Sarah Moss is the William Wilhartz Professor of Philosophy in the University of Michigan’s College of Literature, Science, and the Arts. She is a professor of law through a courtesy appointment at the University of Michigan Law School.

Moss is the author of Probabilistic Knowledge (Oxford University Press, 2018), in which she argues that partial beliefs can constitute knowledge in the same way that full beliefs can. Her theory of knowledge has consequences for the relationship between probability and legal evidence, the interpretation of legal standards of proof, and moral and epistemic critiques of racial profiling. Her publications include “Pragmatic Encroachment and Legal Proof,” which won the 2022 American Philosophical Association Article Prize, and “Knowledge and Legal Proof,” which won the 2019 Marc Sanders Prize in Epistemology.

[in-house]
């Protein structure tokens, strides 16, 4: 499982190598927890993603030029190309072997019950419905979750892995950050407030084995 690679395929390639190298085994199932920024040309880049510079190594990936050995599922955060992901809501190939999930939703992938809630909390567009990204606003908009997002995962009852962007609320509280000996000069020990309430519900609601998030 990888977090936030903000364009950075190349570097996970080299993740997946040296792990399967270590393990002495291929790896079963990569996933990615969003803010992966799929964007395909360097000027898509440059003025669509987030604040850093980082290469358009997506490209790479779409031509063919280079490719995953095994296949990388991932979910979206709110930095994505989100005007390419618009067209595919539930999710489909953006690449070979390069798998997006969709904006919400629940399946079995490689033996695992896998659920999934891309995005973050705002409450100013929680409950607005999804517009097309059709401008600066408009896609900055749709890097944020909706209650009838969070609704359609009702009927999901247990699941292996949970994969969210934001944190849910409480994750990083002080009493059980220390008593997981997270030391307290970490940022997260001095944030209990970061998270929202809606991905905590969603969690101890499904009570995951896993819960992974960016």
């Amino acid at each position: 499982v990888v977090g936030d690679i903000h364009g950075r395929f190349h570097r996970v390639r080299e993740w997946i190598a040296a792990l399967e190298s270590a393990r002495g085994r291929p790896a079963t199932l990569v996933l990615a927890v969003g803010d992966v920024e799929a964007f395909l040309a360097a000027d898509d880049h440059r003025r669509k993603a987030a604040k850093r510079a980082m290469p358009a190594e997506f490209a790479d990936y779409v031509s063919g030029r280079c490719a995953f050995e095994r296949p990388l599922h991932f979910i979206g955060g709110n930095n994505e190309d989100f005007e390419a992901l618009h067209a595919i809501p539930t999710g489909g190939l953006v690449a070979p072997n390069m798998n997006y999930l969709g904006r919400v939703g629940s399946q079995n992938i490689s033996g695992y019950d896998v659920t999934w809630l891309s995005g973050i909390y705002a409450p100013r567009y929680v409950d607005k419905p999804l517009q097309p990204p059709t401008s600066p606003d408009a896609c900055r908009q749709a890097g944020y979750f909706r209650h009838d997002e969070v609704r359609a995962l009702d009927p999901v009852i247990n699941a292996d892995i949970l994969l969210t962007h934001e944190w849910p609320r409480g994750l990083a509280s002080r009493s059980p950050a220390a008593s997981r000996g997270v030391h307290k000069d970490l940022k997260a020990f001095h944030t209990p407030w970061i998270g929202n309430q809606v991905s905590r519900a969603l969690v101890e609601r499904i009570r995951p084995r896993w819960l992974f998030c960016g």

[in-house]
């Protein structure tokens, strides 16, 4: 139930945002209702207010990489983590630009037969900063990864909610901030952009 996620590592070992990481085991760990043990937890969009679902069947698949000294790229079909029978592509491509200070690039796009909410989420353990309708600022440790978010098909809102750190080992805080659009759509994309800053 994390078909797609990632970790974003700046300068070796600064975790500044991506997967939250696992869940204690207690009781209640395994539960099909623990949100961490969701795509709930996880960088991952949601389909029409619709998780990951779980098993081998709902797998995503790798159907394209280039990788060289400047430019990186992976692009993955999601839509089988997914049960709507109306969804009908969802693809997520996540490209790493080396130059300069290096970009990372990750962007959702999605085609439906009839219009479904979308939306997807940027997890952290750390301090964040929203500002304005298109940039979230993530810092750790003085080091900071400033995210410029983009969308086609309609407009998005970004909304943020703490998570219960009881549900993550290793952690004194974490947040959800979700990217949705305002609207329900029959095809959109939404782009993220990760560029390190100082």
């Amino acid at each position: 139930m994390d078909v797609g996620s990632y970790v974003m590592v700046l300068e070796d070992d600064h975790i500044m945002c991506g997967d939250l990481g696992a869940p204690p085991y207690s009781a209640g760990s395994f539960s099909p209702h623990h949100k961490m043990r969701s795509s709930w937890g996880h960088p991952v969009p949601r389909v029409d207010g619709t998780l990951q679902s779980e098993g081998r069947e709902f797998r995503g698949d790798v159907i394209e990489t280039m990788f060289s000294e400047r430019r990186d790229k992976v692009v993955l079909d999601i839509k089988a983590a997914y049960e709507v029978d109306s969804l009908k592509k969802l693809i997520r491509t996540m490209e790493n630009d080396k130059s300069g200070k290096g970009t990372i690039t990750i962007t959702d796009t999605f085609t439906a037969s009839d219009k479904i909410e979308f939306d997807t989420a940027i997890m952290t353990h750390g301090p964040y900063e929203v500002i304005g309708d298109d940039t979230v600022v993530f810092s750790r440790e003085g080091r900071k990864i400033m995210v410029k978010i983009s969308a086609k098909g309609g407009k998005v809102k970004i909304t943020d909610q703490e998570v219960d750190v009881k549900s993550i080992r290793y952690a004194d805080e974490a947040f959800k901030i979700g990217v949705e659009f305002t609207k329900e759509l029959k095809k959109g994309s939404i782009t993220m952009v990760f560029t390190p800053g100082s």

Her work has been featured on the Excited Utterance podcast, on the Five Questions podcast, and in 3:AM Magazine. Her recent public lectures include “Knowing What’s at Stake: Epistemology and Criminal Justice Reform.”